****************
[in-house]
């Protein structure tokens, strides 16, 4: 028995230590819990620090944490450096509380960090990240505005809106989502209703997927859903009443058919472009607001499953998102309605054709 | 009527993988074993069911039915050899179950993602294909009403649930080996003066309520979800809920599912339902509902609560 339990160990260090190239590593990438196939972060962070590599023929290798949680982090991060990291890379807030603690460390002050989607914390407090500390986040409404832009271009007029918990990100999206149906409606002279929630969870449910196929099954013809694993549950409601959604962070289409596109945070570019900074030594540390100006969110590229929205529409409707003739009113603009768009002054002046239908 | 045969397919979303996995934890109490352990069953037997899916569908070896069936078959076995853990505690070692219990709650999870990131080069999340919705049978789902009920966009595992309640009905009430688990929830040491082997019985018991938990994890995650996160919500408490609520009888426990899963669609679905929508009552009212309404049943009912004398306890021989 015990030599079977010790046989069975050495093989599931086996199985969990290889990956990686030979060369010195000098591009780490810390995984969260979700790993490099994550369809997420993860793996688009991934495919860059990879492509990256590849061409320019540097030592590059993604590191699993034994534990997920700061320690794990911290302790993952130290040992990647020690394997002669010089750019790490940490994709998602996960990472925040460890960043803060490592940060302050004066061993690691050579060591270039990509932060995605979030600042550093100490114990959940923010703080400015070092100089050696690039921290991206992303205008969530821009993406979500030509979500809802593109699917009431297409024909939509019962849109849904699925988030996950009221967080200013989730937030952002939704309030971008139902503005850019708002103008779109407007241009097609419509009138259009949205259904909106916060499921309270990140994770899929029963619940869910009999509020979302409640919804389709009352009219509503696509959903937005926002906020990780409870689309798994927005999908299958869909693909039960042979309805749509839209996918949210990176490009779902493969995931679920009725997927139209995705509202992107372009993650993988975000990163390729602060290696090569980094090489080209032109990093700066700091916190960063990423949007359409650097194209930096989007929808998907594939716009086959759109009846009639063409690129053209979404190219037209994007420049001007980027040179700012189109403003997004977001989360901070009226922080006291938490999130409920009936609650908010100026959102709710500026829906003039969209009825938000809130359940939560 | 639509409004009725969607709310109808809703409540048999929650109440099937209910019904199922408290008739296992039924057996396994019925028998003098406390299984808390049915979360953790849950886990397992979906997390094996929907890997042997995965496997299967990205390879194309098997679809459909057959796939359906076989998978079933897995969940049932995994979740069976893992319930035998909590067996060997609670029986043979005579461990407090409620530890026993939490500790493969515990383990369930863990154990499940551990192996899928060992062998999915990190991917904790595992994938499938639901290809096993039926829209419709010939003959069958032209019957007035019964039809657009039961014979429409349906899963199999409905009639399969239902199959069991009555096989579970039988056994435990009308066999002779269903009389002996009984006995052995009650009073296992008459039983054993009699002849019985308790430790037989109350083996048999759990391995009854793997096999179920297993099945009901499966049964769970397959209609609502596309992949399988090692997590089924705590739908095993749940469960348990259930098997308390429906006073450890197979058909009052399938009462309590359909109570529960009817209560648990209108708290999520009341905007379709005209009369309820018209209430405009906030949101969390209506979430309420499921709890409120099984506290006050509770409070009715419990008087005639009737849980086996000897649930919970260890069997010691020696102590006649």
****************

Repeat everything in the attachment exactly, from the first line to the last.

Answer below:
[in-house]
């Protein structure tokens, strides 16, 4: 028995230590819990620090944490450096509380960090990240505005809106989502209703997927859903009443058919472009607001499953998102309605054709 | 009527993988074993069911039915050899179950993602294909009403649930080996003066309520979800809920599912339902509902609560 339990160990260090190239590593990438196939972060962070590599023929290798949680982090991060990291890379807030603690460390002050989607914390407090500390986040409404832009271009007029918990990100999206149906409606002279929630969870449910196929099954013809694993549950409601959604962070289409596109945070570019900074030594540390100006969110590229929205529409409707003739009113603009768009002054002046239908 | 045969397919979303996995934890109490352990069953037997899916569908070896069936078959076995853990505690070692219990709650999870990131080069999340919705049978789902009920966009595992309640009905009430688990929830040491082997019985018991938990994890995650996160919500408490609520009888426990899963669609679905929508009552009212309404049943009912004398306890021989 015990030599079977010790046989069975050495093989599931086996199985969990290889990956990686030979060369010195000098591009780490810390995984969260979700790993490099994550369809997420993860793996688009991934495919860059990879492509990256590849061409320019540097030592590059993604590191699993034994534990997920700061320690794990911290302790993952130290040992990647020690394997002669010089750019790490940490994709998602996960990472925040460890960043803060490592940060302050004066061993690691050579060591270039990509932060995605979030600042550093100490114990959940923010703080400015070092100089050696690039921290991206992303205008969530821009993406979500030509979500809802593109699917009431297409024909939509019962849109849904699925988030996950009221967080200013989730937030952002939704309030971008139902503005850019708002103008779109407007241009097609419509009138259009949205259904909106916060499921309270990140994770899929029963619940869910009999509020979302409640919804389709009352009219509503696509959903937005926002906020990780409870689309798994927005999908299958869909693909039960042979309805749509839209996918949210990176490009779902493969995931679920009725997927139209995705509202992107372009993650993988975000990163390729602060290696090569980094090489080209032109990093700066700091916190960063990423949007359409650097194209930096989007929808998907594939716009086959759109009846009639063409690129053209979404190219037209994007420049001007980027040179700012189109403003997004977001989360901070009226922080006291938490999130409920009936609650908010100026959102709710500026829906003039969209009825938000809130359940939560 | 639509409004009725969607709310109808809703409540048999929650109440099937209910019904199922408290008739296992039924057996396994019925028998003098406390299984808390049915979360953790849950886990397992979906997390094996929907890997042997995965496997299967990205390879194309098997679809459909057959796939359906076989998978079933897995969940049932995994979740069976893992319930035998909590067996060997609670029986043979005579461990407090409620530890026993939490500790493969515990383990369930863990154990499940551990192996899928060992062998999915990190991917904790595992994938499938639901290809096993039926829209419709010939003959069958032209019957007035019964039809657009039961014979429409349906899963199999409905009639399969239902199959069991009555096989579970039988056994435990009308066999002779269903009389002996009984006995052995009650009073296992008459039983054993009699002849019985308790430790037989109350083996048999759990391995009854793997096999179920297993099945009901499966049964769970397959209609609502596309992949399988090692997590089924705590739908095993749940469960348990259930098997308390429906006073450890197979058909009052399938009462309590359909109570529960009817209560648990209108708290999520009341905007379709005209009369309820018209209430405009906030949101969390209506979430309420499921709890409120099984506290006050509770409070009715419990008087005639009737849980086996000897649930919970260890069997010691020696102590006649």